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    The majority of the water of the Okavango slowly dries up (transpiration and evaporation ) and never reaches the ocean. Only about 2-3% of the water makes a journey forward. The waters are blocked by two southern faults , the Kunyere and the Thamalakane which redirect the Delta’s myriad channels. The latter acts as a 150 mile long natural dam, here the channels abruptly change direction and join to form one river, the Boteti  which flows eastward through a break in the fault and discharges seasonally ( rainy season) into Lake Xau and the Makgadikgadi Salt Pans , which features a rainy season wetland where flamingoes congregate every rainy season! A small channel, the Nghabe River continues southwest towards Lake Ngami, serving as both inlet and outlet depending on the strength and direction of the annual floods.

 The largest island in the Okavango Delta is Chief’s Island ( 70 x 15 km) . It was once the sole hunting preserve of Chief Moremi and  was included in the Moremi Game Reserve in 1970. It is here that much of the Delta’s wildlife retreats as water levels rise. This island has a rich concentration of wildlife and it was here where  the rhinoceros were reintroduced into Botswana. High end lodges approachable by air and boat are nestled on this island.

The Okavango is also closely associated with the Kwando,  Linyati and Chobe swamps and river systems to the northeast. It is still connected  to the Chobe-Zambezi River system via the Selinda Spillway.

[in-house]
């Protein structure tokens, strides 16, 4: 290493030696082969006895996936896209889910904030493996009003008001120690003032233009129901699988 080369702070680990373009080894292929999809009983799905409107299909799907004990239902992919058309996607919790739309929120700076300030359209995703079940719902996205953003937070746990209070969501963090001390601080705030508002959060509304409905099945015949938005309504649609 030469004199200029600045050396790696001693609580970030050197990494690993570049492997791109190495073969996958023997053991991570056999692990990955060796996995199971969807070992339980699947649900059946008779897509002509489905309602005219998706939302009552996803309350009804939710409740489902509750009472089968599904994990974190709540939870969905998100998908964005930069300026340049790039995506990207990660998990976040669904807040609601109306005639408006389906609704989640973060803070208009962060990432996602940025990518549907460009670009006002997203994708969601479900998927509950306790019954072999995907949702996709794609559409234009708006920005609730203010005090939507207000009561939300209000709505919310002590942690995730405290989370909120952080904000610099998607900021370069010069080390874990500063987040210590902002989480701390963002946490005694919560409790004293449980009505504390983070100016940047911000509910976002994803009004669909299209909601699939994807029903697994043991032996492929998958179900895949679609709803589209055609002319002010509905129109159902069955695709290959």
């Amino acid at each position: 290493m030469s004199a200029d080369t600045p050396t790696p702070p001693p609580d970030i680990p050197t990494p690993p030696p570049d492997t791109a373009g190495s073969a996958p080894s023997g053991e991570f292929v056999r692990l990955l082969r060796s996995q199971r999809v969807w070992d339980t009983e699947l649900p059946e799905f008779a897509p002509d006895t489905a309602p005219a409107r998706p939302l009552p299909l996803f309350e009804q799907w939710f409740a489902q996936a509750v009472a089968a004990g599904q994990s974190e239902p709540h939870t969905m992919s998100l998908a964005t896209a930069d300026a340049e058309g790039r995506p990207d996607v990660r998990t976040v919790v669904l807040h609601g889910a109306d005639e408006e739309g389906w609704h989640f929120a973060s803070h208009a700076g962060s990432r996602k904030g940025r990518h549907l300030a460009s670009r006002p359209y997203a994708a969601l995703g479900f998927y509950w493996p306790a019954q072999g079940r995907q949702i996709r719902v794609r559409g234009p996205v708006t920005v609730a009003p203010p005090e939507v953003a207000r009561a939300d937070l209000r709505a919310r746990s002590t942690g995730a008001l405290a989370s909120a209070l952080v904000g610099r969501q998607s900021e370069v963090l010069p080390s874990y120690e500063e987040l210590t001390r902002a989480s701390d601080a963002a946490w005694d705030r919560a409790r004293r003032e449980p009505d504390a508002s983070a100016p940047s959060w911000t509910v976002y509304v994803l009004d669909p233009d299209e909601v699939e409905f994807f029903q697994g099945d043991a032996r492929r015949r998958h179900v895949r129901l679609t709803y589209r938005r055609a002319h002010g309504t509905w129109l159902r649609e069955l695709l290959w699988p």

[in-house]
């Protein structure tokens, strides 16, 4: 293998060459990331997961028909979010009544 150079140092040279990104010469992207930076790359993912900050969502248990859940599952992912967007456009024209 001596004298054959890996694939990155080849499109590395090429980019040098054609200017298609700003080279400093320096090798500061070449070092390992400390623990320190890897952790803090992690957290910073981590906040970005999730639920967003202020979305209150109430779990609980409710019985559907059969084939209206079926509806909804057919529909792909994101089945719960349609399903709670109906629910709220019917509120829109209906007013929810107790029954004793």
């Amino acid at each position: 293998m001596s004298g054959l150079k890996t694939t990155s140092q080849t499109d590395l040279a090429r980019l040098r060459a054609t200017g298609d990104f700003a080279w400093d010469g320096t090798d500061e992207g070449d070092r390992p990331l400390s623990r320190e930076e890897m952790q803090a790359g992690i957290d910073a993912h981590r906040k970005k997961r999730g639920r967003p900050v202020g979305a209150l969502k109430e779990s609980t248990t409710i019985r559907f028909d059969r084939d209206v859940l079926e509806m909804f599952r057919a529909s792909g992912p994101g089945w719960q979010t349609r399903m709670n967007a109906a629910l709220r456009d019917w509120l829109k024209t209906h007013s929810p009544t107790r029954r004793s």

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It is thought that long ago the Okavango, Chobe,  Kwando and upper Zambezi waterways flowed as one massive river across the Middle Kalahari to join the Limpopo River and then into the Indian Ocean!

   The best time to visit the Okavango Delta is between July to October.

The Trip To Maun 

   We started one bright July morning from Molepolole down the straight smooth, traffic free roads of Botswana and drove  north past the Khama Rhino Sanctuary near Serowe. We then skirted the central Kalahari Salt Pans to reach Maun by late afternoon ( a distance of more than 900 Kms).

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The Diamond Mine
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The Central Kalahari Salt Pans
Some of the trees bordering the Salt Pans

It was a 9 hour drive which we did with a few stops for refueling the car and refreshments. Near Orapa while driving through Letlhakane, we were surprised to see a mountain of earth rise up from the flat Pans. We realised that this was years of excavated earth from the famous Diamond mines of Letlhakane.